Tech Data has introduced what it calls Tech-as-a-Service, continuing the move in distribution financing towards subscriptions that include not only cloud services, but also hardware and software.
The program, which primarily covers endpoint computing devices, software, and services, aims to allow solution providers to go to their customers with a flat rate cost per month for their endpoint computing needs, and offers upfront payments for the full value of the purchased products and services for the partner, making it especially palatable to partners new to subscription services, since it can to a degree offset the revenue gaps prevalent when partners ramp up cloud and other recurring revenue offers as part of their portfolio.
The distributor has already been offering subscription offerings for data centre technologies on a consumption-based model through its Capacity Now program, acquired when Tech Data snapped up Avnet Technology Solutions last year. The success of that program had a lot to do with the move towards TaaS, said Linda Rendleman, Tech Data’s vice president of product marketing for endpoint solutions.
“We knew we had that area covered from a DC metered compute/storage area, but we also knew we wanted to put together an endpoint offer that’s compelling, that’s aligned with how customers buy today,” Rendleman said. “We’ve seen offerings come out that are specific to type of device, specific to vendors or limited number of vendors but customers don’t just buy five of these one thing — they want choice.”
The choice of any vendor’s device, and any device within that vendor’s portfolio, is a big differentiator for distributors as vendors begin offering their own device-as-a-service packages — as is the ability to add any software to the mix, and even distributor- or partner-delivered services, as part of a single monthly payment.
“[A customer] might want one brand of workstations for analysts, another brand of two-in-ones for the field sales team, and premium machines for executives from a third, and we can support that,” Rendleman said.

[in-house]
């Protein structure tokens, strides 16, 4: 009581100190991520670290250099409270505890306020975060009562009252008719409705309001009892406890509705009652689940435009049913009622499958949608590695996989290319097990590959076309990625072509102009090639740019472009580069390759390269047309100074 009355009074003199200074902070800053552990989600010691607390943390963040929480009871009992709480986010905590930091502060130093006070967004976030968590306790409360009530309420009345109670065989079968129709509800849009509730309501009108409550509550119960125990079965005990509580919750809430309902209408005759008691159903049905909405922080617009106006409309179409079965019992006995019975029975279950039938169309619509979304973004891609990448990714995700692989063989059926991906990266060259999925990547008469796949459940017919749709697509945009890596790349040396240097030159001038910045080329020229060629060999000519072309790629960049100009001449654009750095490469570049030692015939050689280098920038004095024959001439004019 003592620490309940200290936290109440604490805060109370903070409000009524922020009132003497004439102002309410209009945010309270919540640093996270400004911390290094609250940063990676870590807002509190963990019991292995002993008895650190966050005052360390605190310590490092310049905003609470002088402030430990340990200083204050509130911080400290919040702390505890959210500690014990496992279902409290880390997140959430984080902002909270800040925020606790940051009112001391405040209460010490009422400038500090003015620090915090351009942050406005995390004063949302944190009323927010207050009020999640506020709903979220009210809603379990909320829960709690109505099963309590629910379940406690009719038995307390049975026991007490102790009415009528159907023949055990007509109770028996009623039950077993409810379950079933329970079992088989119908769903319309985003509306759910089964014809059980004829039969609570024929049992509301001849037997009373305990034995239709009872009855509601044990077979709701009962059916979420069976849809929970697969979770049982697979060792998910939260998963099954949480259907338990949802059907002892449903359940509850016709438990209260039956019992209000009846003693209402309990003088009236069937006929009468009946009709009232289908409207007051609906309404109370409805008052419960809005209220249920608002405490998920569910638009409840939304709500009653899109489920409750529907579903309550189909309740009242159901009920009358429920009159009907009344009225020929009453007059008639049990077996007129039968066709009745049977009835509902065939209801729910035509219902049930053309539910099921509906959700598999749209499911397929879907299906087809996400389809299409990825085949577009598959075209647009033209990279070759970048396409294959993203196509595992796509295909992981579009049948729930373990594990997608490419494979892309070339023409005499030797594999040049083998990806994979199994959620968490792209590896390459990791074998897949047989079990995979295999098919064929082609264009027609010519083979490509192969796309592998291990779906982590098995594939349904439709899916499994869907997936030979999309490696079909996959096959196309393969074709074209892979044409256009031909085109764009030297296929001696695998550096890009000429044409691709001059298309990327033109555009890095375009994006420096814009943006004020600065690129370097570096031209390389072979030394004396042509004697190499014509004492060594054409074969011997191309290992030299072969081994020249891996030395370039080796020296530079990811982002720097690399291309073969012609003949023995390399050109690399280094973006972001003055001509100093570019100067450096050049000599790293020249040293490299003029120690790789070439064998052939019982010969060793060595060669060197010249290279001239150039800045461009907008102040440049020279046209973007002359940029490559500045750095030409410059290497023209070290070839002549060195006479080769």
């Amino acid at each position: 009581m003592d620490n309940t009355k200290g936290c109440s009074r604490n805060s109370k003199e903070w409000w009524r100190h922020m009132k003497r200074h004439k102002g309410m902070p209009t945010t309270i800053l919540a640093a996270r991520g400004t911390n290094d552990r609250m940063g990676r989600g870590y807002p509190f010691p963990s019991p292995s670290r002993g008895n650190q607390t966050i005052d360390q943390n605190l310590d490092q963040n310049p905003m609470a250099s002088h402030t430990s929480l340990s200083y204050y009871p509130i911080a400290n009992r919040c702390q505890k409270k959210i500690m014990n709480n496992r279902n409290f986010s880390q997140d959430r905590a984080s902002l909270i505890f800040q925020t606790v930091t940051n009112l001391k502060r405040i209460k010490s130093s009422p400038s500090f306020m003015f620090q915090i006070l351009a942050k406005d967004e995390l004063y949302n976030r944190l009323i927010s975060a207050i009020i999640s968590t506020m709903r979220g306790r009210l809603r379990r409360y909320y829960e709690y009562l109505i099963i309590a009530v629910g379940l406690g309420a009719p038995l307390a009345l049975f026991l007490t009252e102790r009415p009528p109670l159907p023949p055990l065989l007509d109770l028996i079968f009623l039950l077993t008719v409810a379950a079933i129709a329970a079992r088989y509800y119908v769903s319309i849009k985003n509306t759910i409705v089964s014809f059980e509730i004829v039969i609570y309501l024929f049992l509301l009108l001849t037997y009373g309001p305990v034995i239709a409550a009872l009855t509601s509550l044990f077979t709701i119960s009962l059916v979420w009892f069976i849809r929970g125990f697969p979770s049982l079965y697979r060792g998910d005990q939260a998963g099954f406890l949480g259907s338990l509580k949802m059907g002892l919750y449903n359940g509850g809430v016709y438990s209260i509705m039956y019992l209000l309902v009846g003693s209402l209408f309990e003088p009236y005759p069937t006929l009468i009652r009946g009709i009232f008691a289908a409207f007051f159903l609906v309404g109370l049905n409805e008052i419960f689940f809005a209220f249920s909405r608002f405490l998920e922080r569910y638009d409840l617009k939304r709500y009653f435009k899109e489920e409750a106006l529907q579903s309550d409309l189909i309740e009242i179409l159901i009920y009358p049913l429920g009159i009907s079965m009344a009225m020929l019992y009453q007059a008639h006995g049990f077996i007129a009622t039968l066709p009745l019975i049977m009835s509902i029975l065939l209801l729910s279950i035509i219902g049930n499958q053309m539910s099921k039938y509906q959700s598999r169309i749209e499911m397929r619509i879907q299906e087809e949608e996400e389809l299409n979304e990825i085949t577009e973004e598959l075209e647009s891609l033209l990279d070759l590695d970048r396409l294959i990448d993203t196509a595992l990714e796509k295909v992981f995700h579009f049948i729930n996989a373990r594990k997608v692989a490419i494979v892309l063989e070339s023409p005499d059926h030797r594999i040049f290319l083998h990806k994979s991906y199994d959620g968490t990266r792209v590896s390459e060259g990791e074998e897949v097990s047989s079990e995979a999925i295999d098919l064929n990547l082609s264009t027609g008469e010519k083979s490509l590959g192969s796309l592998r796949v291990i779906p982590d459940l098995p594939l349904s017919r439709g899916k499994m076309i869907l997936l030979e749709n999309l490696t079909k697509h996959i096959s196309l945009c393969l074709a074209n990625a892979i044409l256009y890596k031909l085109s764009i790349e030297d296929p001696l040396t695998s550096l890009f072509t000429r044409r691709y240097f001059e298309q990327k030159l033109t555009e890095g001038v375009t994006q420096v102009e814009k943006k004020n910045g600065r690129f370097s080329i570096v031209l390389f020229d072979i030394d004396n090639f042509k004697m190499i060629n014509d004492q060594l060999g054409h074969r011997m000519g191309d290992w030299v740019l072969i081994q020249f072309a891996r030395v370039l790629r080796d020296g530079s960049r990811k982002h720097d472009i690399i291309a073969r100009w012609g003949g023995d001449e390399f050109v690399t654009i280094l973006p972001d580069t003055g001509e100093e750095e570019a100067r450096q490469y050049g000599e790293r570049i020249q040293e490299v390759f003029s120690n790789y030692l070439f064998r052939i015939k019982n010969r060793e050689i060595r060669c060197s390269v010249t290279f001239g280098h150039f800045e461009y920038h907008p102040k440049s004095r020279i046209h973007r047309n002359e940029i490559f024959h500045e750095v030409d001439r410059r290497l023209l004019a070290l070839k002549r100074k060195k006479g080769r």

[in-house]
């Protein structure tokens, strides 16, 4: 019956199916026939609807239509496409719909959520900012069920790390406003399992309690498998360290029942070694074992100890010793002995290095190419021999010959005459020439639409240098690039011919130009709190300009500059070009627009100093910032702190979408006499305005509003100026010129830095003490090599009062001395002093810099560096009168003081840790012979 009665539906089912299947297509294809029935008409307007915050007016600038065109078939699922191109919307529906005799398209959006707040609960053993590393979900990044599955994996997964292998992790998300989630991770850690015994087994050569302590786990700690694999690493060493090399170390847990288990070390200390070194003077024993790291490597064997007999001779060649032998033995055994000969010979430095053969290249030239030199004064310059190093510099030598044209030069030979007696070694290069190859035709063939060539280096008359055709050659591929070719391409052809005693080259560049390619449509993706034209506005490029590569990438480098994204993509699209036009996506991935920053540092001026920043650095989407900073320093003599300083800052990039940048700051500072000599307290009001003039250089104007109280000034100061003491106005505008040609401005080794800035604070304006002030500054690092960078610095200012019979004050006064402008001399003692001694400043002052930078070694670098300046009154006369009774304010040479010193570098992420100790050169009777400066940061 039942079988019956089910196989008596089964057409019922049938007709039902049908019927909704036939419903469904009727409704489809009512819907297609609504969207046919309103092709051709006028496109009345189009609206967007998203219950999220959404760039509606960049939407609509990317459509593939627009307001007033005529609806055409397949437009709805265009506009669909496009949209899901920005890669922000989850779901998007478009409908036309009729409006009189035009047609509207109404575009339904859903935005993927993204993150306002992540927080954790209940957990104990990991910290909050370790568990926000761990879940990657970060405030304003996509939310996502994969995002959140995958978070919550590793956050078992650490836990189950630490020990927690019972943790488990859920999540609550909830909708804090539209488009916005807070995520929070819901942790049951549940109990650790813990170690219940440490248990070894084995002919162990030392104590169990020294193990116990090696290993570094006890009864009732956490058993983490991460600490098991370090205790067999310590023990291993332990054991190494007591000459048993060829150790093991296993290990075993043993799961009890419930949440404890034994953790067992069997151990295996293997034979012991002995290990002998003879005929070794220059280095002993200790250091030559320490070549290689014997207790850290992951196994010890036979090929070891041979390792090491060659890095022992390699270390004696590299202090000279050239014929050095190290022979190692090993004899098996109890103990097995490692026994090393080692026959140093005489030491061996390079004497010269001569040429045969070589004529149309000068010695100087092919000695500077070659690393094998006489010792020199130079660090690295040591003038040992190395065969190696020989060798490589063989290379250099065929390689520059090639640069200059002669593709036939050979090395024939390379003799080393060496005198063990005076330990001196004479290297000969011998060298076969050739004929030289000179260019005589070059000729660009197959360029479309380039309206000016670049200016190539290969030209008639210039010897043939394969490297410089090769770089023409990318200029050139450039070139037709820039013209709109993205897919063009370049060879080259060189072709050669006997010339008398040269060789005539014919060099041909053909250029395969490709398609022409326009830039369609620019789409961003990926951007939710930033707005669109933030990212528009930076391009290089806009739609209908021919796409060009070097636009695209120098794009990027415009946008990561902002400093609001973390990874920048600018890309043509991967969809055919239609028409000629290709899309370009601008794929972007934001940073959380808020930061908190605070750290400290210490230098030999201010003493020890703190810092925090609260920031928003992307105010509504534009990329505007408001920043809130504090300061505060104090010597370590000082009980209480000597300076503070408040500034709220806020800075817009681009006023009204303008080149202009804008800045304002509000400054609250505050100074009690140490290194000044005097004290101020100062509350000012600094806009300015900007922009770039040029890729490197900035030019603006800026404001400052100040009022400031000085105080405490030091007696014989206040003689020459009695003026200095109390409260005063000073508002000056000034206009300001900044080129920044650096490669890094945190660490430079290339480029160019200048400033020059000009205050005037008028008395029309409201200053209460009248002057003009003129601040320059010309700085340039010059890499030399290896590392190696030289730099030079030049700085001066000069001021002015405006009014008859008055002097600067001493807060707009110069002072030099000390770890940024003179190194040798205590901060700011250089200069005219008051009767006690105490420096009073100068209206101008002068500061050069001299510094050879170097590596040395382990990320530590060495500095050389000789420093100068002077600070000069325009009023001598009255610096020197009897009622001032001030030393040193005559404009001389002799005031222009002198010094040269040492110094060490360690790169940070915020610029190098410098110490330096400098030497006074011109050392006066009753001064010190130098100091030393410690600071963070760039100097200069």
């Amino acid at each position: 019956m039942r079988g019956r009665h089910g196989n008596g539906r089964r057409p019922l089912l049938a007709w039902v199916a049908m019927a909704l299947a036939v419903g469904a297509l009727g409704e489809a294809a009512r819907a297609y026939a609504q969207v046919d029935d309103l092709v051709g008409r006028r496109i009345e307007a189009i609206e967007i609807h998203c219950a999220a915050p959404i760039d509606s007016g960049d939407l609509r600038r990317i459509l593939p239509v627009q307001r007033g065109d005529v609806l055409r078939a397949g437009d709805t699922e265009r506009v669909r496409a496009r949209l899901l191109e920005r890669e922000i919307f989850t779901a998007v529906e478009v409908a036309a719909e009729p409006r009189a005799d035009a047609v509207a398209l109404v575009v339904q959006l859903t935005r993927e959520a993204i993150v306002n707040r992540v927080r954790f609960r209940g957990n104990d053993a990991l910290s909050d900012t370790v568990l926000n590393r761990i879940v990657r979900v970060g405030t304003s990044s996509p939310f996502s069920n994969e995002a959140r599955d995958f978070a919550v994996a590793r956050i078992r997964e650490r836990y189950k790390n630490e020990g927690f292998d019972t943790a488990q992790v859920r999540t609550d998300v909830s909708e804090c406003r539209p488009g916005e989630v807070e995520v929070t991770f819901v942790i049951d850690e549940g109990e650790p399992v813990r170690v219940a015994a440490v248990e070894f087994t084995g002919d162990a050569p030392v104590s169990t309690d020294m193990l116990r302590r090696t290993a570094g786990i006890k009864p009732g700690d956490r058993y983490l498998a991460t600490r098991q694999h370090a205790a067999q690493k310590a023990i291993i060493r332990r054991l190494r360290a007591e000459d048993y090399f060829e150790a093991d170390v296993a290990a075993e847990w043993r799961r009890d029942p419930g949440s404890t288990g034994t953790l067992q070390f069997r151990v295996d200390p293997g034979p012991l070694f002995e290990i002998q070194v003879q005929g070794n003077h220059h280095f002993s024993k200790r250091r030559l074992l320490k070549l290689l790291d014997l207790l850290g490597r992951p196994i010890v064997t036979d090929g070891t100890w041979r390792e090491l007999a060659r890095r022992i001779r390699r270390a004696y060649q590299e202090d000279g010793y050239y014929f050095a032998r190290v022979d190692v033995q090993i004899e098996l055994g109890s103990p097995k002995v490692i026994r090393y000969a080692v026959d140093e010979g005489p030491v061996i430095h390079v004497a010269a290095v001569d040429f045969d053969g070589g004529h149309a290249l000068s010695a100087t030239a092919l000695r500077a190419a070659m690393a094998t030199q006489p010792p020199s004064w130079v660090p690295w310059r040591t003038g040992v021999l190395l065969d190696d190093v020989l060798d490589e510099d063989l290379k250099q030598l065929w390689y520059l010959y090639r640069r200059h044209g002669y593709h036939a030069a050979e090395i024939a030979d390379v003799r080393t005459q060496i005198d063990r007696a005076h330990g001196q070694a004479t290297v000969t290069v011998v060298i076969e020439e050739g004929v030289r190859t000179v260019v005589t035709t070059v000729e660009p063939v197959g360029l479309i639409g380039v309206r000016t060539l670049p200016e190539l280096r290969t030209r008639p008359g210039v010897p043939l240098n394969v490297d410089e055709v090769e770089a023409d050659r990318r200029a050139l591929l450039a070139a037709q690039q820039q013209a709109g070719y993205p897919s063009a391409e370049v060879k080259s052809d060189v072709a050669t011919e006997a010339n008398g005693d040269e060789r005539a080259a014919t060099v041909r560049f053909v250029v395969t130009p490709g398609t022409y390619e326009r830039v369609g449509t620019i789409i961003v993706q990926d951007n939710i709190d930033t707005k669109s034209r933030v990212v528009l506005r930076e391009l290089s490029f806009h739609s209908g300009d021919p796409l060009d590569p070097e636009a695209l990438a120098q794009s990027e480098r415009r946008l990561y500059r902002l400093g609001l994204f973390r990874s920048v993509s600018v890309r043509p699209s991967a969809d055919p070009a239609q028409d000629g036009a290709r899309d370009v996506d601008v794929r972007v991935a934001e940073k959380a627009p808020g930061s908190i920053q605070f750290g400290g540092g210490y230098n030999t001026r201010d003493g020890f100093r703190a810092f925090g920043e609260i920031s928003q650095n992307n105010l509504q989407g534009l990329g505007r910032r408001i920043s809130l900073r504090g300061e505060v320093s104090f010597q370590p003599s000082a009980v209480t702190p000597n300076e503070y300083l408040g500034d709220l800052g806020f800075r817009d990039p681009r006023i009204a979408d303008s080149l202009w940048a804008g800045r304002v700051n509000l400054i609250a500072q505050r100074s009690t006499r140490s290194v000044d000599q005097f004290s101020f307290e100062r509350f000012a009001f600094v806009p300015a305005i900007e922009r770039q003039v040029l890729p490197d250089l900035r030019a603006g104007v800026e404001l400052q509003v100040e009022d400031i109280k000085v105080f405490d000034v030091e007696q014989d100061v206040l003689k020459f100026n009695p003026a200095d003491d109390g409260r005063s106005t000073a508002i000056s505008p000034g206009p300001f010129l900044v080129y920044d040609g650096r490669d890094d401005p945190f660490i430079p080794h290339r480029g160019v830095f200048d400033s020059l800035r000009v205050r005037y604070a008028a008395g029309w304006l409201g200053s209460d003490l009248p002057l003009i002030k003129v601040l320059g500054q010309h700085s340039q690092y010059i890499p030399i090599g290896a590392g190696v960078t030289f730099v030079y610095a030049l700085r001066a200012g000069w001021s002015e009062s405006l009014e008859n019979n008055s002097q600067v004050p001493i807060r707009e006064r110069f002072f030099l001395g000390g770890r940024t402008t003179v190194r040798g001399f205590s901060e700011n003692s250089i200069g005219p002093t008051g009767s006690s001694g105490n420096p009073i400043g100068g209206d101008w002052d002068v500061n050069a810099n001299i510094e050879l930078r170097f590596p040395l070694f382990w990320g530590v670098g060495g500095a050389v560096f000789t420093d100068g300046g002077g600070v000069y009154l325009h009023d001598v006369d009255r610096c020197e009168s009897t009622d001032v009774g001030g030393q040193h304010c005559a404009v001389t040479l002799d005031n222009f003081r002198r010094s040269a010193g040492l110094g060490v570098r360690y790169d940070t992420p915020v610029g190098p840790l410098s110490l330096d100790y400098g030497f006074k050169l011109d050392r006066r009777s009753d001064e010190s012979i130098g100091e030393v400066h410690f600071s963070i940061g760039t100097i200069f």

It doesn’t necessarily conflict with those vendor-specific device-as-a-service offerings, Rendleman said. While many vendors would like customers to standardize on their products — and indeed, some customers will — they also recognize that the DaaS market, much like the device market in general, is not a monoculture. “Vendors want to capture the subscription demand that’s out there, and however the customer wants to place that order if fine,” she said.
The program also offers flexibility, both upwards and downwards. Rendleman said customers can scale down by up to 15 per cent from the terms of their deal, should they need to. And of course, they can grow their subscription as need be as well.
The program requires a total of $10,000 (U.S.) in purchased technologies, so might not cover the small end of SMB, but Rendleman signaled the distributor would “bring that in later in the year.” They’re focused on the mid-market and the small enterprise market with this offering, and while it’s primarily focused on endpoint, some infrastructure can also fall under the program.
“Everything but metered technology can be included in the subscription,” Rendleman said.
TaaS subscriptions are available now in the United States, and Rendleman indicated the program would launch in Canada in this quarter. It’s not a technical or systems issue that’s keeping it from coming north of the border, Rendleman added, but rather a desire to “ensure we have everything dialed in” and contract in place before bringing it to Canada.
This kind of subscription program is a hot topic in distribution at the moment — at its One Ingram Micro event last month in Dallas, Ingram spent a lot of time talking up new and flexible financing options it was bringing to market, including its own take on this kind of as-a-Service packaging of hardware, software, and services.